Jack Cardiff was the doyen of cinematographers
Kirk Douglas said Jack Cardiff, who has died at the age of 94, possessed "the eyes of Chagall". Lauren Bacall claimed he was the only cameraman who could meet the impossible demands of director John Huston.
Cardiff was the cinematographer par excellence. In 2001, at the age of 86, he received a lifetime achievement award at the Oscars, the first technician to be honoured so.
It wasn't his first Oscar. It was Cardiff who had shot the Powell and Pressburger classic, Black Narcissus, set in the Himalayas, though actually faked by the cinematographer in a studio at Pinewood.
He also received two further nominations for cinematography on Fanny, and War and Peace, and for directing Sons and Lovers.
Alfred Hitchcock was impressed by this first stab at directing, and took Cardiff on for Under Capricorn. But Cardiff's other directing efforts were less well received and he returned to cinematography.
Jack Cardiff was born in Great Yarmouth in 1914, and became a camera operator in the 1930s after stints as a child actor, runner and clapper boy.
The movie business was in the family - his cousin was the actress, Kay Kendall. Cardiff was one of an exclusive band who had been invited to learn the Technicolor process.
Cardiff cited Rembrandt as an influence
Cardiff re-wrote the rules of cinematography, bringing a painter's eye to the craft. Indeed, he cited Rembrandt, Vermeer, Van Gogh and Caravaggio as inspirations for the light and colour of Black Narcissus.
He was a painter himself, and portraits of some of the actors with whom he worked have been exhibited.
In Michael Powell's The Red Shoes, the 18-minute dance sequence by Moira Shearer, filmed by Cardiff, was described by Martin Scorsese as "a moving painting".
"Michael was a great man to work with," Powell once said. "I was the sort of person to suggest a lot of crazy ideas, and he took them seriously."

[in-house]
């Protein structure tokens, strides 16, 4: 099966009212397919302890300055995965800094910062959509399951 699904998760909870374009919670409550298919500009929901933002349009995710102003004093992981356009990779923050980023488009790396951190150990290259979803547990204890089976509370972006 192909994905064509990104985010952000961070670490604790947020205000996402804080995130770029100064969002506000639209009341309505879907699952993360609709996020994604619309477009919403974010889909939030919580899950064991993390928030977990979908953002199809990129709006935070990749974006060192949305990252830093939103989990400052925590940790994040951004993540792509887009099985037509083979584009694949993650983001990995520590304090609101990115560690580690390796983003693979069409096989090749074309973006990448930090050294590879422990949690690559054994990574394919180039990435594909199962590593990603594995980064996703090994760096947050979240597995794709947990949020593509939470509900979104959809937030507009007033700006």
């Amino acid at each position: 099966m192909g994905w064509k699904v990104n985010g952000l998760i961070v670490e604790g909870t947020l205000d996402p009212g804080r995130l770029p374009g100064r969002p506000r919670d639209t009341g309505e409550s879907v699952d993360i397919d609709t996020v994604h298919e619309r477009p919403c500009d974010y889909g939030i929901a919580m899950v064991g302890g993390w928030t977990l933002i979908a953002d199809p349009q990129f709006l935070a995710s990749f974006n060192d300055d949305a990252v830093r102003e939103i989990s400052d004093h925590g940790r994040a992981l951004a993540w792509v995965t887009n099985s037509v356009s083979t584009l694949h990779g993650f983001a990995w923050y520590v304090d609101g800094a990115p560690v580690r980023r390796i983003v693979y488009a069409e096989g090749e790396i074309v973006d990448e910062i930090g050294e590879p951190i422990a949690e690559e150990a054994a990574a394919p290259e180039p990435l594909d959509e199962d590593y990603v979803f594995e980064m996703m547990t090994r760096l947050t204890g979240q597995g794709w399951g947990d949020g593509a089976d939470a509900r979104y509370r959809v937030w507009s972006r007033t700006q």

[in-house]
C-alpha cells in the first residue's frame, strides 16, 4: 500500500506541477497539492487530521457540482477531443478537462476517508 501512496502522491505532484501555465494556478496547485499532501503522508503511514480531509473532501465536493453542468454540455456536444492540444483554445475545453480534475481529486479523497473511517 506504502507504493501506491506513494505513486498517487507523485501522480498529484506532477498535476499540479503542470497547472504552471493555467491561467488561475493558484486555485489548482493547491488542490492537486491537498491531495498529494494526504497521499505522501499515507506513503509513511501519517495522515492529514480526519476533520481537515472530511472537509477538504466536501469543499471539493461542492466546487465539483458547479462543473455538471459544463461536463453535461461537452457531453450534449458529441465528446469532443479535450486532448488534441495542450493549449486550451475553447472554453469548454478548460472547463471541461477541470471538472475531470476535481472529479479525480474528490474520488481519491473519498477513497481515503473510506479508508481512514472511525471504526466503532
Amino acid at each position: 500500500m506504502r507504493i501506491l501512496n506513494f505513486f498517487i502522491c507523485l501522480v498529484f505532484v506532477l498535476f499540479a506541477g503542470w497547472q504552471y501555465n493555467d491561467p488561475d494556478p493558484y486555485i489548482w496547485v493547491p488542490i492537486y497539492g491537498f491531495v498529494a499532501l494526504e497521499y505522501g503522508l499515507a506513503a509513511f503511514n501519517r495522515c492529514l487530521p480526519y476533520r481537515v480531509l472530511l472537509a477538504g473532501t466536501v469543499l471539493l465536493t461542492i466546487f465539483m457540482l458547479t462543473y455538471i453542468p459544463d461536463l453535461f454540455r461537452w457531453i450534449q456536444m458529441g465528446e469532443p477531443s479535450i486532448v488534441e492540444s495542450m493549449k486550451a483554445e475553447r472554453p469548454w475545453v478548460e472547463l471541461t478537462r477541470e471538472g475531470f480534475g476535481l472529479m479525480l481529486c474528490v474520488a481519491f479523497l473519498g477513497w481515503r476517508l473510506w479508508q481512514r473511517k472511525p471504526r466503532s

He worked on another Powell classic, A Matter of Life and Death.
Marilyn Monroe confidant
Cardiff's great sense of colour was also evident in John Huston's The African Queen.
Before shooting, Humphrey Bogart told him: "Listen, kid, you see this face? It's taken me a good few years to get these lines, I don't want you to wash them out with lights."
He got on well with Bogart and many other stars. He became something of a confidant of Marilyn Monroe. He was drawn both to her beauty and her vulnerability.
Cardiff was the first technician to receive a lifetime Oscar
"Marilyn never said a nasty word about anyone - she was like a child," he wrote.
Sophia Loren was a friend. "I can honestly say I discovered her, and made a screen test of her.
"She was very popular. Everyone fell in love with her including me."
He also befriended Marlene Dietrich, Errol Flynn, William Holden and Kirk Douglas.
During lunch breaks on the set, he would often ask the leading actress to sit for still photographic portraits.
One included a soft focus informal shot of Monroe that became husband Arthur Miller's favourite.
Jack Cardiff went on to work on action location films in the 1970s and 80s which earned popular, rather than critical, acclaim. They included Rambo: First Blood Part II.
He came out of retirement in his late 80s to work on a small budget movie entitled Sabina Anima, such was his reputation.
Marilyn Monroe once handed him a signed photograph of herself and said: "Dear Jack, if only I could be the way you have created me."